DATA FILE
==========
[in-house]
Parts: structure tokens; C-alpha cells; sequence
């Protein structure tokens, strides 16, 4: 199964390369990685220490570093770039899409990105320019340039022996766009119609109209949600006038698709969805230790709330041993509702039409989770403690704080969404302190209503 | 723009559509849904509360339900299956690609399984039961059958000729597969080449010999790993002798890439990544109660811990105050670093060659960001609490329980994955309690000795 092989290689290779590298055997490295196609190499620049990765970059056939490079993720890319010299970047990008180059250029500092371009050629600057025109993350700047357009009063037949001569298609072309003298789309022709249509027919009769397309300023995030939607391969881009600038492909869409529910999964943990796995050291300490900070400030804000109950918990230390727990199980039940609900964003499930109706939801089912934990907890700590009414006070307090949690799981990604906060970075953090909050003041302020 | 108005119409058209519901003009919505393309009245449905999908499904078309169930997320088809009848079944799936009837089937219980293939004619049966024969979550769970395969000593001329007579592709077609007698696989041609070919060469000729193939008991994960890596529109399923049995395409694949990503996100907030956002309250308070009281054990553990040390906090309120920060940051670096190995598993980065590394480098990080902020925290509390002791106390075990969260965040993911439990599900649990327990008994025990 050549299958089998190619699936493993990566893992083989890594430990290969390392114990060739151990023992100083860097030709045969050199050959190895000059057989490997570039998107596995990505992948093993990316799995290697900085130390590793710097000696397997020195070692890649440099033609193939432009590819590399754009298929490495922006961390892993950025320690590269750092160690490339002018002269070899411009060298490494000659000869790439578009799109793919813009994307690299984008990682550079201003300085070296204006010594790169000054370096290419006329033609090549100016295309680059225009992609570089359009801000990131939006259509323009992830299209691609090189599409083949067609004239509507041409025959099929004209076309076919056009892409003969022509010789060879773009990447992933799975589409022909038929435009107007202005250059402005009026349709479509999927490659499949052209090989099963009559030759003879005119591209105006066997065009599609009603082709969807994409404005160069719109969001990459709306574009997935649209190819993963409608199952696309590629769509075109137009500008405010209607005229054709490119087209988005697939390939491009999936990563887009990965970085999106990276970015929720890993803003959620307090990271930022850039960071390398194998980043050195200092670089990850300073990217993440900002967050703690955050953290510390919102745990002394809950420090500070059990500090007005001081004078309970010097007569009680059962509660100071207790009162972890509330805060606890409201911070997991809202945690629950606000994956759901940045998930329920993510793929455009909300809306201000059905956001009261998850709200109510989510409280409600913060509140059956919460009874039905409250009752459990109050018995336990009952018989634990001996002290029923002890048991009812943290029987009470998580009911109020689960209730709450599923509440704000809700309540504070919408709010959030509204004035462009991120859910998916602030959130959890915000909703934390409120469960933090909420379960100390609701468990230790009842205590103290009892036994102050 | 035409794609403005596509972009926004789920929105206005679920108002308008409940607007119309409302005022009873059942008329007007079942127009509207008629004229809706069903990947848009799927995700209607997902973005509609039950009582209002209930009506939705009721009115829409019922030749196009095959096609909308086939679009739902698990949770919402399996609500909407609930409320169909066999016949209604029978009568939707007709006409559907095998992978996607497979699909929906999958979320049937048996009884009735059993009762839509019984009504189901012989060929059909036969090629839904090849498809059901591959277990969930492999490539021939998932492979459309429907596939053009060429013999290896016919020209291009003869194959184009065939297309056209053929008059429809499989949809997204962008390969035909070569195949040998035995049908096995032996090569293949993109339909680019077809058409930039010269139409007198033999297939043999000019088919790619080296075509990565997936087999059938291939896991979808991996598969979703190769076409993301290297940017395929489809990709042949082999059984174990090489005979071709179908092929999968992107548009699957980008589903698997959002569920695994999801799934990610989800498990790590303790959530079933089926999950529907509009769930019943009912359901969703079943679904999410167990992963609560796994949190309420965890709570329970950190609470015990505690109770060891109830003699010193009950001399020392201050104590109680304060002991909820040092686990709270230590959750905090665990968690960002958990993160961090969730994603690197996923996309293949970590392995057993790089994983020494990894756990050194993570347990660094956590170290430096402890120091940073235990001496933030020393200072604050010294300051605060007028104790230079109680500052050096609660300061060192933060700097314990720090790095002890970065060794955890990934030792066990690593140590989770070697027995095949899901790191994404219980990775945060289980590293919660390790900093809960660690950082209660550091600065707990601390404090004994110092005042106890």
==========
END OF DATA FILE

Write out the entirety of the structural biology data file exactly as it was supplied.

[in-house]
Parts: structure tokens; C-alpha cells; sequence
């Protein structure tokens, strides 16, 4: 199964390369990685220490570093770039899409990105320019340039022996766009119609109209949600006038698709969805230790709330041993509702039409989770403690704080969404302190209503 | 723009559509849904509360339900299956690609399984039961059958000729597969080449010999790993002798890439990544109660811990105050670093060659960001609490329980994955309690000795 092989290689290779590298055997490295196609190499620049990765970059056939490079993720890319010299970047990008180059250029500092371009050629600057025109993350700047357009009063037949001569298609072309003298789309022709249509027919009769397309300023995030939607391969881009600038492909869409529910999964943990796995050291300490900070400030804000109950918990230390727990199980039940609900964003499930109706939801089912934990907890700590009414006070307090949690799981990604906060970075953090909050003041302020 | 108005119409058209519901003009919505393309009245449905999908499904078309169930997320088809009848079944799936009837089937219980293939004619049966024969979550769970395969000593001329007579592709077609007698696989041609070919060469000729193939008991994960890596529109399923049995395409694949990503996100907030956002309250308070009281054990553990040390906090309120920060940051670096190995598993980065590394480098990080902020925290509390002791106390075990969260965040993911439990599900649990327990008994025990 050549299958089998190619699936493993990566893992083989890594430990290969390392114990060739151990023992100083860097030709045969050199050959190895000059057989490997570039998107596995990505992948093993990316799995290697900085130390590793710097000696397997020195070692890649440099033609193939432009590819590399754009298929490495922006961390892993950025320690590269750092160690490339002018002269070899411009060298490494000659000869790439578009799109793919813009994307690299984008990682550079201003300085070296204006010594790169000054370096290419006329033609090549100016295309680059225009992609570089359009801000990131939006259509323009992830299209691609090189599409083949067609004239509507041409025959099929004209076309076919056009892409003969022509010789060879773009990447992933799975589409022909038929435009107007202005250059402005009026349709479509999927490659499949052209090989099963009559030759003879005119591209105006066997065009599609009603082709969807994409404005160069719109969001990459709306574009997935649209190819993963409608199952696309590629769509075109137009500008405010209607005229054709490119087209988005697939390939491009999936990563887009990965970085999106990276970015929720890993803003959620307090990271930022850039960071390398194998980043050195200092670089990850300073990217993440900002967050703690955050953290510390919102745990002394809950420090500070059990500090007005001081004078309970010097007569009680059962509660100071207790009162972890509330805060606890409201911070997991809202945690629950606000994956759901940045998930329920993510793929455009909300809306201000059905956001009261998850709200109510989510409280409600913060509140059956919460009874039905409250009752459990109050018995336990009952018989634990001996002290029923002890048991009812943290029987009470998580009911109020689960209730709450599923509440704000809700309540504070919408709010959030509204004035462009991120859910998916602030959130959890915000909703934390409120469960933090909420379960100390609701468990230790009842205590103290009892036994102050 | 035409794609403005596509972009926004789920929105206005679920108002308008409940607007119309409302005022009873059942008329007007079942127009509207008629004229809706069903990947848009799927995700209607997902973005509609039950009582209002209930009506939705009721009115829409019922030749196009095959096609909308086939679009739902698990949770919402399996609500909407609930409320169909066999016949209604029978009568939707007709006409559907095998992978996607497979699909929906999958979320049937048996009884009735059993009762839509019984009504189901012989060929059909036969090629839904090849498809059901591959277990969930492999490539021939998932492979459309429907596939053009060429013999290896016919020209291009003869194959184009065939297309056209053929008059429809499989949809997204962008390969035909070569195949040998035995049908096995032996090569293949993109339909680019077809058409930039010269139409007198033999297939043999000019088919790619080296075509990565997936087999059938291939896991979808991996598969979703190769076409993301290297940017395929489809990709042949082999059984174990090489005979071709179908092929999968992107548009699957980008589903698997959002569920695994999801799934990610989800498990790590303790959530079933089926999950529907509009769930019943009912359901969703079943679904999410167990992963609560796994949190309420965890709570329970950190609470015990505690109770060891109830003699010193009950001399020392201050104590109680304060002991909820040092686990709270230590959750905090665990968690960002958990993160961090969730994603690197996923996309293949970590392995057993790089994983020494990894756990050194993570347990660094956590170290430096402890120091940073235990001496933030020393200072604050010294300051605060007028104790230079109680500052050096609660300061060192933060700097314990720090790095002890970065060794955890990934030792066990690593140590989770070697027995095949899901790191994404219980990775945060289980590293919660390790900093809960660690950082209660550091600065707990601390404090004994110092005042106890």